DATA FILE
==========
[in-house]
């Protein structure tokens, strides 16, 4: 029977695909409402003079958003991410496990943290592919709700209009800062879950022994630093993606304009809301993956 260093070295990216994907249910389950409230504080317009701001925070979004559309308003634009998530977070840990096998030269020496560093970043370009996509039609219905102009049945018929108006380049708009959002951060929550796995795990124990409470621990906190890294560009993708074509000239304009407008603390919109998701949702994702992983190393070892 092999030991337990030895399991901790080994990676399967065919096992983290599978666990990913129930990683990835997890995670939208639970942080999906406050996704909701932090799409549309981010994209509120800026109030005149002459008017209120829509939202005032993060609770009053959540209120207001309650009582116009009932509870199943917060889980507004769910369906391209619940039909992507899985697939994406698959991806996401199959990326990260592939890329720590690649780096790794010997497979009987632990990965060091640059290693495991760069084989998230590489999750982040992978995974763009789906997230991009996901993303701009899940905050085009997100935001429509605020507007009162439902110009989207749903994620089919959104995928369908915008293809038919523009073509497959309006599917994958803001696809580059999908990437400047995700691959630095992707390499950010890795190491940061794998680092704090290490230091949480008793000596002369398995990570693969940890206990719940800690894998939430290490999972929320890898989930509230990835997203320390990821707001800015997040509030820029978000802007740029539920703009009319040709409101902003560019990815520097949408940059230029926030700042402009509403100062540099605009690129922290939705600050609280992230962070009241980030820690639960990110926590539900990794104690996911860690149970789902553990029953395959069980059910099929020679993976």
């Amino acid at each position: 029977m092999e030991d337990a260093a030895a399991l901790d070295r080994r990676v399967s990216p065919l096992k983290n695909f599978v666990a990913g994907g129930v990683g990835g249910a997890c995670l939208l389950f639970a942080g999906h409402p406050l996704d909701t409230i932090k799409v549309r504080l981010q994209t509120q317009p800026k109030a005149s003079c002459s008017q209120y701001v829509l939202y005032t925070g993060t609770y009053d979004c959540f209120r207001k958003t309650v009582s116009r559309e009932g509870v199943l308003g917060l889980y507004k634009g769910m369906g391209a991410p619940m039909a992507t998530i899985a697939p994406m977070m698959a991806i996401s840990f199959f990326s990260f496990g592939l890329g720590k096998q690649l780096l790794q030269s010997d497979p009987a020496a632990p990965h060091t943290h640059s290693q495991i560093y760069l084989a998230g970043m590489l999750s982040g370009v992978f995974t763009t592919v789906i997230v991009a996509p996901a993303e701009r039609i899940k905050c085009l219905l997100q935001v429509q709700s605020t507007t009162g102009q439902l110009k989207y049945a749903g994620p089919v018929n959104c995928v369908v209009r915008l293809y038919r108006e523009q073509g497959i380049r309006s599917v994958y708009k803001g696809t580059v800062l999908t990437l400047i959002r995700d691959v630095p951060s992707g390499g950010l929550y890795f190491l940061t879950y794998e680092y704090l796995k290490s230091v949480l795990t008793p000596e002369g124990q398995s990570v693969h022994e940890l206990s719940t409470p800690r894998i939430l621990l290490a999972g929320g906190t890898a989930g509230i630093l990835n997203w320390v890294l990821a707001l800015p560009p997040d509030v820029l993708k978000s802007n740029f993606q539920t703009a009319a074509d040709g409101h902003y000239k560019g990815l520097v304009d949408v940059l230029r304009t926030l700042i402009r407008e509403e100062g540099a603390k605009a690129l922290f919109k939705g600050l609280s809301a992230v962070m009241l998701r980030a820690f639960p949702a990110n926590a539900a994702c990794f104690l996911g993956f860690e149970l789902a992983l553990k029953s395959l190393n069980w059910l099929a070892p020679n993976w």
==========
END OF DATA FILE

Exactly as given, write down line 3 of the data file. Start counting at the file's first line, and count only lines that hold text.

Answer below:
């Amino acid at each position: 029977m092999e030991d337990a260093a030895a399991l901790d070295r080994r990676v399967s990216p065919l096992k983290n695909f599978v666990a990913g994907g129930v990683g990835g249910a997890c995670l939208l389950f639970a942080g999906h409402p406050l996704d909701t409230i932090k799409v549309r504080l981010q994209t509120q317009p800026k109030a005149s003079c002459s008017q209120y701001v829509l939202y005032t925070g993060t609770y009053d979004c959540f209120r207001k958003t309650v009582s116009r559309e009932g509870v199943l308003g917060l889980y507004k634009g769910m369906g391209a991410p619940m039909a992507t998530i899985a697939p994406m977070m698959a991806i996401s840990f199959f990326s990260f496990g592939l890329g720590k096998q690649l780096l790794q030269s010997d497979p009987a020496a632990p990965h060091t943290h640059s290693q495991i560093y760069l084989a998230g970043m590489l999750s982040g370009v992978f995974t763009t592919v789906i997230v991009a996509p996901a993303e701009r039609i899940k905050c085009l219905l997100q935001v429509q709700s605020t507007t009162g102009q439902l110009k989207y049945a749903g994620p089919v018929n959104c995928v369908v209009r915008l293809y038919r108006e523009q073509g497959i380049r309006s599917v994958y708009k803001g696809t580059v800062l999908t990437l400047i959002r995700d691959v630095p951060s992707g390499g950010l929550y890795f190491l940061t879950y794998e680092y704090l796995k290490s230091v949480l795990t008793p000596e002369g124990q398995s990570v693969h022994e940890l206990s719940t409470p800690r894998i939430l621990l290490a999972g929320g906190t890898a989930g509230i630093l990835n997203w320390v890294l990821a707001l800015p560009p997040d509030v820029l993708k978000s802007n740029f993606q539920t703009a009319a074509d040709g409101h902003y000239k560019g990815l520097v304009d949408v940059l230029r304009t926030l700042i402009r407008e509403e100062g540099a603390k605009a690129l922290f919109k939705g600050l609280s809301a992230v962070m009241l998701r980030a820690f639960p949702a990110n926590a539900a994702c990794f104690l996911g993956f860690e149970l789902a992983l553990k029953s395959l190393n069980w059910l099929a070892p020679n993976w």